Monday, April 27, 2015

Arrive at Lake Tahoe clean, drained and dry

LAKE TAHOE — The July 4th holiday and fireworks celebrations always bring a welcomed influx of boaters to the Lake Tahoe Basin.

With sunny skies and warm temperatures predicted for the 4th of July holiday week, boaters are urged to clean, drain and dry their boats before arriving at the roadside inspection stations in Tahoe to avoid delays and decontamination fees. As a reminder, all stations close at 5:30 p.m., so plan your travel accordingly.
Boat inspectors are required to inspect every boat for the presence of aquatic invasive species prior to launching in Lake Tahoe. Since May, inspectors have intercepted and decontaminated 13 boats containing invasive species bound for the waters of Lake Tahoe. Three of these boats contained invasive quagga mussels and another three boats were carrying unidentified snail species. Without natural predators, these invasive species pose serious threats to the ecology, recreation and local economies of the Lake Tahoe Basin.
Watercraft are the largest transporters of aquatic invasive species and the inspection program is critical to preventing their spread into Lake Tahoe and the surrounding water bodies. A new invasive species infestation in Lake Tahoe could have devastating impacts. Invasive species multiply quickly and can colonize on all underwater objects including docks, water pipes, filtration systems, piers, ramps and boats. They destroy fish habitat, impair boat engines and negatively impact water quality and recreation.
“The fact that several Tahoe-bound boats with invasive species present have already been intercepted this year underscores the importance of watercraft inspections and the strong work by Lake Tahoe boat inspectors with the Tahoe Resource Conservation District,” said Dennis Zabaglo, Aquatic Invasive Species program coordinator with the Tahoe Regional Planning Agency. “It’s important that boaters do their part by arriving clean, drained and dry.  Inspectors see more than one third of annual boat traffic during the summer holidays, so arriving clean, drained and dry will help save time and will also avoid a fee for decontamination.”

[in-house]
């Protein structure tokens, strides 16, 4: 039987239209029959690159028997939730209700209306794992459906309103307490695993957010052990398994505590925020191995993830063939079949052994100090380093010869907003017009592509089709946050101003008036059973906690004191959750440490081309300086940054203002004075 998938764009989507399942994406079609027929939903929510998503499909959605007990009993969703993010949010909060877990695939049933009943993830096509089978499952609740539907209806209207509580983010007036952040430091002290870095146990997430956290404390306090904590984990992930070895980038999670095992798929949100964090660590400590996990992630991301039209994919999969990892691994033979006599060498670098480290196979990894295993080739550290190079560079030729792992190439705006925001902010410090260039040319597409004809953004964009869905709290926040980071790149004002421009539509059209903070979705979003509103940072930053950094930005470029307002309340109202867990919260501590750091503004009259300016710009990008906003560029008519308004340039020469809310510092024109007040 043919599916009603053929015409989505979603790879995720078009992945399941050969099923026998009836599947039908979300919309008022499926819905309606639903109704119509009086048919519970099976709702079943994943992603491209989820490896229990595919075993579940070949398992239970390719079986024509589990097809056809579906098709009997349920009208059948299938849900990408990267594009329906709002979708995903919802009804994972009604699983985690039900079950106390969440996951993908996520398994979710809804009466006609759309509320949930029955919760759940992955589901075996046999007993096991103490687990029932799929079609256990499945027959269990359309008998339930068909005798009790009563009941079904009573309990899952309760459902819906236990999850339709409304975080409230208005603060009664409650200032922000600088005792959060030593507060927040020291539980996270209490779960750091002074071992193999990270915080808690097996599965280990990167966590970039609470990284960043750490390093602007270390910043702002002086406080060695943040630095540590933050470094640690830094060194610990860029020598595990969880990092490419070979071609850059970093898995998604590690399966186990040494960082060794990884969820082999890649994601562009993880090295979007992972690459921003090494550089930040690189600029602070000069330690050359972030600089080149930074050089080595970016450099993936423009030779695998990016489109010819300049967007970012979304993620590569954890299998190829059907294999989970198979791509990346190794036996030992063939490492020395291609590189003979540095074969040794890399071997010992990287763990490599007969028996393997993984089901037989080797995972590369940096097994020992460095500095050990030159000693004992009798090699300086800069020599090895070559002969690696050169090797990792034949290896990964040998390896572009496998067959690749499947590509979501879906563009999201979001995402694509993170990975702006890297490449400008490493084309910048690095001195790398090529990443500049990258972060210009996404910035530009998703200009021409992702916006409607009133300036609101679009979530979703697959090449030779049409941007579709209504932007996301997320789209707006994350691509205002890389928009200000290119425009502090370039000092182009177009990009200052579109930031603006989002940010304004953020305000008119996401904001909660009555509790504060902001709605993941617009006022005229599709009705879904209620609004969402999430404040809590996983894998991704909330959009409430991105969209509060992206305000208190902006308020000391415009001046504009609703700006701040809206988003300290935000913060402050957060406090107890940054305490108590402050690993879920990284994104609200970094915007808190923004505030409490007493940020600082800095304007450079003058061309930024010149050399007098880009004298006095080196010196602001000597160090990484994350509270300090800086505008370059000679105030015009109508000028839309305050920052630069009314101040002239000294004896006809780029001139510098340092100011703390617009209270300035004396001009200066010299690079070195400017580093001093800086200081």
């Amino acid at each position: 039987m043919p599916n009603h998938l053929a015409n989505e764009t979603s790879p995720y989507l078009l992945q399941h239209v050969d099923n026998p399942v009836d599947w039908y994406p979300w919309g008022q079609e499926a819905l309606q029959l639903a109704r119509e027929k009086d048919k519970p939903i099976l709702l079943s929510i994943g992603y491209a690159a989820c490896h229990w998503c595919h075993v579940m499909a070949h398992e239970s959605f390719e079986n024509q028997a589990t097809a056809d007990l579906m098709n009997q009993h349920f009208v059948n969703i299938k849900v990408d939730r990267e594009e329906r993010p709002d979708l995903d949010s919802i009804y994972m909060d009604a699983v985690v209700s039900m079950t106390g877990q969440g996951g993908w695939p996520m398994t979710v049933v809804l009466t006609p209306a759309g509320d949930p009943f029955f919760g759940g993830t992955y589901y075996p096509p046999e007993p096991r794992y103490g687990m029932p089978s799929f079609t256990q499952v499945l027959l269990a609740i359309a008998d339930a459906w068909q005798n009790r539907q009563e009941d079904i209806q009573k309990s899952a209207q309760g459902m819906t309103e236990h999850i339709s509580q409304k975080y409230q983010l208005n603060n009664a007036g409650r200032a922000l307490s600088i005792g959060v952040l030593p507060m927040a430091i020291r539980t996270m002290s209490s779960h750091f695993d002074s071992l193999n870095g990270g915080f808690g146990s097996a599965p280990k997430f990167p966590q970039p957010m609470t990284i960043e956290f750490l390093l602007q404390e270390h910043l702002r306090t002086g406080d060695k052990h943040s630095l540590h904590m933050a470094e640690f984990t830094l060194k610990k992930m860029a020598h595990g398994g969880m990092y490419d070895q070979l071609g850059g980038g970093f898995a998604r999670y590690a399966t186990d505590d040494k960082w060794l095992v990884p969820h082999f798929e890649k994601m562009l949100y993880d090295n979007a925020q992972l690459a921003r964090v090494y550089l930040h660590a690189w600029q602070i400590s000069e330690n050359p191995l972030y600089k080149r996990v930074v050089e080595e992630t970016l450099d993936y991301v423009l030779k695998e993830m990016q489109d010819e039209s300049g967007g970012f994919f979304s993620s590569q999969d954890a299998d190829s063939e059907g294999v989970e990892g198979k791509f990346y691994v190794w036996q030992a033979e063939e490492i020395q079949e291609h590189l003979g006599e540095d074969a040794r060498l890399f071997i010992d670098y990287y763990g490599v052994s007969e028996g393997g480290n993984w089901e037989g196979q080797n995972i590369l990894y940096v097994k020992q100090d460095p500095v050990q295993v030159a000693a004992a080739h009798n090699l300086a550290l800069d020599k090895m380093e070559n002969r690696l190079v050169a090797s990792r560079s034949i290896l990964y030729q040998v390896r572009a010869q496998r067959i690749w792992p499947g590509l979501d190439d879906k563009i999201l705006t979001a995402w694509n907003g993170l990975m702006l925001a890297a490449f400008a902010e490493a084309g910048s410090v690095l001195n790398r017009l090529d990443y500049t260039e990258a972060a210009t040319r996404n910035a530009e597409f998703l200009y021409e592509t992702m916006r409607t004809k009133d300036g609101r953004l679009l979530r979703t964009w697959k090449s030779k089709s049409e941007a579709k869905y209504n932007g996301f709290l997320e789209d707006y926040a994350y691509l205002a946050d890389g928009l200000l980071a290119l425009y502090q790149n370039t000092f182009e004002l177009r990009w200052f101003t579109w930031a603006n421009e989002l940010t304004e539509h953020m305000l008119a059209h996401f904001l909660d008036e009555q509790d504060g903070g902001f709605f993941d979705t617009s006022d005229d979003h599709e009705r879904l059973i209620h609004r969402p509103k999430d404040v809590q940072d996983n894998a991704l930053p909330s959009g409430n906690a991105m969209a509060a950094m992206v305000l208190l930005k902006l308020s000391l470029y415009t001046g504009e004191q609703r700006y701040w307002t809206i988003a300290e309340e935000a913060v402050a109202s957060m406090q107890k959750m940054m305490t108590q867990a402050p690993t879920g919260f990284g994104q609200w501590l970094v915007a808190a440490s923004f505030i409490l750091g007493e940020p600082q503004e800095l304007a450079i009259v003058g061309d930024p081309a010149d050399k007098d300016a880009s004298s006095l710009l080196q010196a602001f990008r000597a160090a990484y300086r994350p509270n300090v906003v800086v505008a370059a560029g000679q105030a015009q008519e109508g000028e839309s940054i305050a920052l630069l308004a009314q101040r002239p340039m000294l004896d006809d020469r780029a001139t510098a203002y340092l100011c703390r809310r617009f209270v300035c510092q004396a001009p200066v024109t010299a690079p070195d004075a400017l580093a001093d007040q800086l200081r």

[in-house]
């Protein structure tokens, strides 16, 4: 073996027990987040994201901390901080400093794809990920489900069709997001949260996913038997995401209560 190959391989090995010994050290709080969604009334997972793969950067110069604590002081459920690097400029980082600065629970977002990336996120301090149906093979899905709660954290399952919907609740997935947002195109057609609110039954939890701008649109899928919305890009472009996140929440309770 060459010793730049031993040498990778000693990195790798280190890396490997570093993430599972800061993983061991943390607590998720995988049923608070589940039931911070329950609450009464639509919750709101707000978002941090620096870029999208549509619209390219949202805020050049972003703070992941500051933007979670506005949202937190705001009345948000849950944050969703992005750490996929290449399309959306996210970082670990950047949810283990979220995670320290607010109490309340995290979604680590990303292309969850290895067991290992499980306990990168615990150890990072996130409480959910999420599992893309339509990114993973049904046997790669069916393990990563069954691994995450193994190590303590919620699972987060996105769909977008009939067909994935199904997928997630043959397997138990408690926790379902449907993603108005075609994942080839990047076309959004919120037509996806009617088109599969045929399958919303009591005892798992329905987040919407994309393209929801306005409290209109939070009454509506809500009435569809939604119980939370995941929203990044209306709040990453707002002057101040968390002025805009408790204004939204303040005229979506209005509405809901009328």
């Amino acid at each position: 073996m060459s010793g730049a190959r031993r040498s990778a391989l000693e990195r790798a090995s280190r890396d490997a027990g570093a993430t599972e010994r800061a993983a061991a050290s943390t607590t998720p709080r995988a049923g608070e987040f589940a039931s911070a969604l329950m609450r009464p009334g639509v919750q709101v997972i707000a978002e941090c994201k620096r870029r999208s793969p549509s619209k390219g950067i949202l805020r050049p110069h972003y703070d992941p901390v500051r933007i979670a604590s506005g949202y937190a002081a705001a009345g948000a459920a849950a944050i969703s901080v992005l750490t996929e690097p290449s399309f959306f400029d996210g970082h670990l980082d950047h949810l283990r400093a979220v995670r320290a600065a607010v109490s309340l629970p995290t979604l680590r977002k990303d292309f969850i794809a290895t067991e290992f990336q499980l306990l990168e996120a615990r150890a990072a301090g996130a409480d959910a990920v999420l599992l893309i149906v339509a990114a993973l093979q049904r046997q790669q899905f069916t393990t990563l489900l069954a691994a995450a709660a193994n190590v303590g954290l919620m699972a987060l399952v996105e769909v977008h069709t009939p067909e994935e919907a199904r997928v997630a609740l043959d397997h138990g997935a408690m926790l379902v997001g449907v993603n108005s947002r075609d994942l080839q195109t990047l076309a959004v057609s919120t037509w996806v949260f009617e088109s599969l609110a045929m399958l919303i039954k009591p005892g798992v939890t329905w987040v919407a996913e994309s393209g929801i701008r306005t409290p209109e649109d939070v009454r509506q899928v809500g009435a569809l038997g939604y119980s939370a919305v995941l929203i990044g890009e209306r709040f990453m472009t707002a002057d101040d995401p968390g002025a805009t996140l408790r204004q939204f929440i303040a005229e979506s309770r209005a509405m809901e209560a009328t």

Quick tips for boaters visiting the Lake Tahoe Basin this summer:
  • Visit for inspection locations, hours, fees and information about boat inspections and invasive species.
  • Weekdays and mornings are typically less congested at roadside boat inspection stations. Friday evenings, Saturdays and holidays are typically the busiest.
  • Returning Tahoe boats with a Lake Tahoe wire seal still affixed to the boat and trailer may head directly to a launch ramp to purchase a 2014 Tahoe Only inspection sticker.
  • Fees vary by the size of the watercraft and are payable via MasterCard or Visa (no cash or check).
  • Prior to arriving make sure your vessel is clean, drained and dry. Check that all systems are working, batteries are charged, the boat has gas in the tank and that you have the key to start the engine. Bring any specialized flushing adapters to the inspection station, as inspectors only have the most common types and sizes.
  • If flushing your engine at home prior to inspection, make sure to drain all residual water. “Water is water.” If inspectors find water they are required to decontaminate.
  • Annual watercraft inspection fees range from $35 for personal watercraft and vessels under 17 feet up to $121 for vessels larger than 39 feet.   The annual “Tahoe Only” sticker fee is $30. An additional fee of $35 is charged for any boat requiring decontamination, with an additional $10 fee for ballast systems.
  • Paddlers of kayaks, canoes and other non-motorized watercraft are not currently required to have their boats inspected, but are urged to visit to learn how to self-inspect boats and gear and receive a Tahoe Keepers sticker for free. Inspections and decontaminations for canoes, kayaks and paddleboards are also free at any Tahoe watercraft inspection station.
Visit or call 888-824-6267 for updates, details and information.
The Watercraft Inspection Program is part of the Lake Tahoe Aquatic Invasive Species Program, which is implemented by 40 public and private partner organizations including federal, state and local jurisdictions, research partners, public utility districts and private marinas. The state, federal and local agencies comprising the Lake Tahoe Aquatic Invasive Species Coordinating Committee have provided leadership, direction and resources to fulfill this program’s mission of prevention, detection and control of aquatic invasive species in the Lake Tahoe Region.
The Tahoe Resource Conservation District’s mission is to promote the conservation and improvement of the Lake Tahoe Basin’s soil, water and related natural resources by providing leadership, information, programs and technical assistance to all land managers, owners, organizations and residents. The Tahoe RCD is a non-regulatory, grant funded, public agency that works with a variety of partner agencies to implement projects, programs and outreach which currently focus on erosion control, runoff infiltration, terrestrial and aquatic invasive species control and conservation landscaping.


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